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Indigenous Group Pours C$1B Into Keystone XL

A Canadian indigenous group has struck a deal with TC Energy to invest some $763. 77 million (C$1 billion) in the controversial Keystone XL, which Joe Biden has said he would stop when he enters office as president.

The group, Natural Law Energy, comprises several First Nations and will receive a share of the pipeline's profits in exchange for the investment, according to its chief executive Travis Meguinis in a press release. Other details of the deal were not disclosed, including where the money will come from.

"Natural Law Energy has used the same blueprint our ancestors used when they negotiated the Treaties that governed working together to share the land," Meguinis added.

"Today, we're pleased to announce that NLE's definitive agreement is one of the largest ever with over $1 billion deal for First Nations. We're a major contributor to economic developments on our traditional lands and will create opportunities for future generations. As an Indigenous led company, we need to ensure sustainability to Mother Earth and share our understanding as stewards of the land by bringing our traditional protocols and values to these projects."

Some believe that support from First nations will not be enough to stop Biden from tearing up the order that President Trump signed, allowing Keystone XL to proceed.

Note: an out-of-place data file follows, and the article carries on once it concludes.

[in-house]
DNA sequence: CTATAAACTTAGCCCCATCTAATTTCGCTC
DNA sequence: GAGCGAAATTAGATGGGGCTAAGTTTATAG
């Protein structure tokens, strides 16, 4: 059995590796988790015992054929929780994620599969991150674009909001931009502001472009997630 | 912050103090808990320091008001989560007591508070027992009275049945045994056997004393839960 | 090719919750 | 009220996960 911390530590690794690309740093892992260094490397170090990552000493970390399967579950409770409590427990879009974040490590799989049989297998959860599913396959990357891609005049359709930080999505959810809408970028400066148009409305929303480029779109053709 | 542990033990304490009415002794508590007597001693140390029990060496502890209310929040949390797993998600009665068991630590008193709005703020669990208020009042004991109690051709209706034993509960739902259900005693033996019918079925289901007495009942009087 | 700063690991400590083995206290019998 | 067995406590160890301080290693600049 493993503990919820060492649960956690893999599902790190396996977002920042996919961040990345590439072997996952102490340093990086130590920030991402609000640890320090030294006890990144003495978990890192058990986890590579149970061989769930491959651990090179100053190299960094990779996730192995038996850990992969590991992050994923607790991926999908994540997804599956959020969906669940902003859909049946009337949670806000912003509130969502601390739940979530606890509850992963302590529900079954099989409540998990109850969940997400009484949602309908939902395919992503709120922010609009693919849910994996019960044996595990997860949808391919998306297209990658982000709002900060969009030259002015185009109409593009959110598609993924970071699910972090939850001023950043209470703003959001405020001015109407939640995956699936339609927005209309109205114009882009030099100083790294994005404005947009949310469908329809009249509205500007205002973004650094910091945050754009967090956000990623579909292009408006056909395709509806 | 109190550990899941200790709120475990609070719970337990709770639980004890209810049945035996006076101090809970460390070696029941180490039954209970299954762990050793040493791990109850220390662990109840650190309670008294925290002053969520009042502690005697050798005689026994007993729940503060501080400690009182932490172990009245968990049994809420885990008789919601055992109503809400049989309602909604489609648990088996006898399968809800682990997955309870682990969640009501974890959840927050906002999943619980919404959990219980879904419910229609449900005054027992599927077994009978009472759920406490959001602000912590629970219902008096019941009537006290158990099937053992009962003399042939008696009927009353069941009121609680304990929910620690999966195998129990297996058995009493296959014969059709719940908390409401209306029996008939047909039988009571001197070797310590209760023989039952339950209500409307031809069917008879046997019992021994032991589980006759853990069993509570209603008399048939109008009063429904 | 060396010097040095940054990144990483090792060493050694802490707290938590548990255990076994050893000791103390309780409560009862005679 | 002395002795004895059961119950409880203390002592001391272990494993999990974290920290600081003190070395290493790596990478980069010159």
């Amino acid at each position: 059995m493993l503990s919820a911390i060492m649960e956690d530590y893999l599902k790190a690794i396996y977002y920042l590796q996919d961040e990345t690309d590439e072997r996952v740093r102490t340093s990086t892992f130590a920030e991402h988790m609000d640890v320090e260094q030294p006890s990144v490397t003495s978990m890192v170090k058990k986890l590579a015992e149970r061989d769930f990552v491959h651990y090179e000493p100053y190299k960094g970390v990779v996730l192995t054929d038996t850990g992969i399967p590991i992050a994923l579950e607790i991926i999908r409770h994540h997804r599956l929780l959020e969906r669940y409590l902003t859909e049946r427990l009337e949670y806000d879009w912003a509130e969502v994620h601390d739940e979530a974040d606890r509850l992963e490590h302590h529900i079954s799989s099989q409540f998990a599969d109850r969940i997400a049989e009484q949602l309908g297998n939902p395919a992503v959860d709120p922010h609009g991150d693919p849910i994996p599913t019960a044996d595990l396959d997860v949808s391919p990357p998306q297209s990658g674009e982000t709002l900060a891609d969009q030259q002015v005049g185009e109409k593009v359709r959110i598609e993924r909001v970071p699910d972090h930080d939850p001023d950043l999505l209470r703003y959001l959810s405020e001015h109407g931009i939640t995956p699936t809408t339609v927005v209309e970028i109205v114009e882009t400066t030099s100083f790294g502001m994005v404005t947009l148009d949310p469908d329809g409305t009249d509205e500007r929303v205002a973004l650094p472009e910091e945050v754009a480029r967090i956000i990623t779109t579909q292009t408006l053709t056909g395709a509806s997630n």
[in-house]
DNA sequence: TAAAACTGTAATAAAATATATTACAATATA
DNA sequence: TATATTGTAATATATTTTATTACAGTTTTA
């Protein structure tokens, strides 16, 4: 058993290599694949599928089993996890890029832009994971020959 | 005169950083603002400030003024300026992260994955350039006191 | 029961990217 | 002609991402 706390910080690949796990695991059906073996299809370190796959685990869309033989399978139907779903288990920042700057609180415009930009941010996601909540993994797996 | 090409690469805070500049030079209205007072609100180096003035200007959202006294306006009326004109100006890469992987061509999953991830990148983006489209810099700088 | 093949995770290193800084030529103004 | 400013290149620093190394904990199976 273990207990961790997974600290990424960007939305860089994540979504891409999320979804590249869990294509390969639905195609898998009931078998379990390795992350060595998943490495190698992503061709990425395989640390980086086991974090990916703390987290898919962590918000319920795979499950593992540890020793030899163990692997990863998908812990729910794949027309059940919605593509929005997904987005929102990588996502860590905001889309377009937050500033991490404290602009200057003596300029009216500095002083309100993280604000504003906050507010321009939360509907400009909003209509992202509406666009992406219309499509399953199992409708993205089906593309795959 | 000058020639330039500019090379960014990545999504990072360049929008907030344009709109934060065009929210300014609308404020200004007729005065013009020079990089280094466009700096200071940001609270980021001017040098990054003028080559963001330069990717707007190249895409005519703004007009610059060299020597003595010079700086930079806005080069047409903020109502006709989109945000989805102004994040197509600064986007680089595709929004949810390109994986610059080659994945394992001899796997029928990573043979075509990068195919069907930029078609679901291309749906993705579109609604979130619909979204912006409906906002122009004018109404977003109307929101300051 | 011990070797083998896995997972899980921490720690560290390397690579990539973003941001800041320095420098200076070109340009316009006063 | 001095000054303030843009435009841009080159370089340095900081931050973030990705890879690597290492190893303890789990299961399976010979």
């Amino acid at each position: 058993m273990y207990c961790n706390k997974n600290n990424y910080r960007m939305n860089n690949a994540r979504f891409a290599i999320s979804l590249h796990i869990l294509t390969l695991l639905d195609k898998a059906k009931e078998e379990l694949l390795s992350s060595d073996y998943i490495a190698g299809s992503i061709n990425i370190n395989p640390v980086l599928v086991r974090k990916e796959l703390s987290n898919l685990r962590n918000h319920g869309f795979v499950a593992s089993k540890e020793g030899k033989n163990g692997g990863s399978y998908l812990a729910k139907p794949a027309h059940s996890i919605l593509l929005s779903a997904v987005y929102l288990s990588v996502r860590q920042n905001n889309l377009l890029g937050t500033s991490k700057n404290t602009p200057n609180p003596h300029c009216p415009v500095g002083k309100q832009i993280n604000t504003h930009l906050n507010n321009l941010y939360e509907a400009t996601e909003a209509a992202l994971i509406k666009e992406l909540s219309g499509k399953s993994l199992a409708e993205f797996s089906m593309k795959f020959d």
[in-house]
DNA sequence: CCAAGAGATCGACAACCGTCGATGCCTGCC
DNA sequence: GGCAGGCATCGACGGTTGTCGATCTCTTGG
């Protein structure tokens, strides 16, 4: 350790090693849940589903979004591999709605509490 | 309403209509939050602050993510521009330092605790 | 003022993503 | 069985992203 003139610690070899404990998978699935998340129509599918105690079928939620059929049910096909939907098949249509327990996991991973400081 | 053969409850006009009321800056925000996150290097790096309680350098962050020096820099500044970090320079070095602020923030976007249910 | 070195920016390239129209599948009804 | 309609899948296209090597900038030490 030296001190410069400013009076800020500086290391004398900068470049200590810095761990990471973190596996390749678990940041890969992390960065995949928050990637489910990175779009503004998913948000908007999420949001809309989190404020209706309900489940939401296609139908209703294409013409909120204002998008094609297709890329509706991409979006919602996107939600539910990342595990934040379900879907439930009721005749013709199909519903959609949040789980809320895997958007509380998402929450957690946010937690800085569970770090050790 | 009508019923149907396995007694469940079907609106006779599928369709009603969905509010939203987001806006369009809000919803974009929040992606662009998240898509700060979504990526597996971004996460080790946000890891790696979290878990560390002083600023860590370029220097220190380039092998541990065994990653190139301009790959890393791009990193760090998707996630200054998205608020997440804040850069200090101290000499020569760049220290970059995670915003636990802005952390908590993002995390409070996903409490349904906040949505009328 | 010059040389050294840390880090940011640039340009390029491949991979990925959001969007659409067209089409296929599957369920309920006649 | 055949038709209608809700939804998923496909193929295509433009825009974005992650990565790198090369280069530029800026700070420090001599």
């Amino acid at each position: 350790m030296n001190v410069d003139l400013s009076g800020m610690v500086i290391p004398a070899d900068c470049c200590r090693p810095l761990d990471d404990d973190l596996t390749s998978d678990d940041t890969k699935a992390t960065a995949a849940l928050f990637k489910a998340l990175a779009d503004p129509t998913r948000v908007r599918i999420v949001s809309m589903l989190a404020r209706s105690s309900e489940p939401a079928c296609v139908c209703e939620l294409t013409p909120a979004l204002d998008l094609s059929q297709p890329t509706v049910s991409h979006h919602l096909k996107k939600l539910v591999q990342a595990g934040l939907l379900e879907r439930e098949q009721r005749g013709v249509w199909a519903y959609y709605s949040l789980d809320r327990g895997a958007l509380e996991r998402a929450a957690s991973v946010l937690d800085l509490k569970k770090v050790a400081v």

The project is indeed proceeding, but only in Canada. In the United States, the Supreme Court earlier this year ruled that the construction of the pipeline cannot start. The justices upheld a lower court ruling that the Keystone XL pipeline project cannot use the so-called Nationwide Permit 12 that allowed pipelines to cross rivers with minimal review if they meet certain criteria. 

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Yet, according to TC Energy, this does not mean the final end of construction but rather a delay until next year. In fact, the company said this week the Keystone XL project fits in with Biden's Build Back Better agenda.

"We've looked at the incoming Biden administration's Build Back Better plan and the steps that we've already taken with Keystone XL, we believe, have positioned it very favourably, particularly as we bring jobs to the economy next year, a key platform for the U.S. government as we recover from the COVID-19 pandemic," said TC's president of liquids pipelines, Bevin Wirzba, as quoted by the Canadian Press.

Keystone XL will cost $8 billion and will have the capacity to carry 830,000 bpd of Canadian crude to the United States.

By Irina Slav for Oilprice.com

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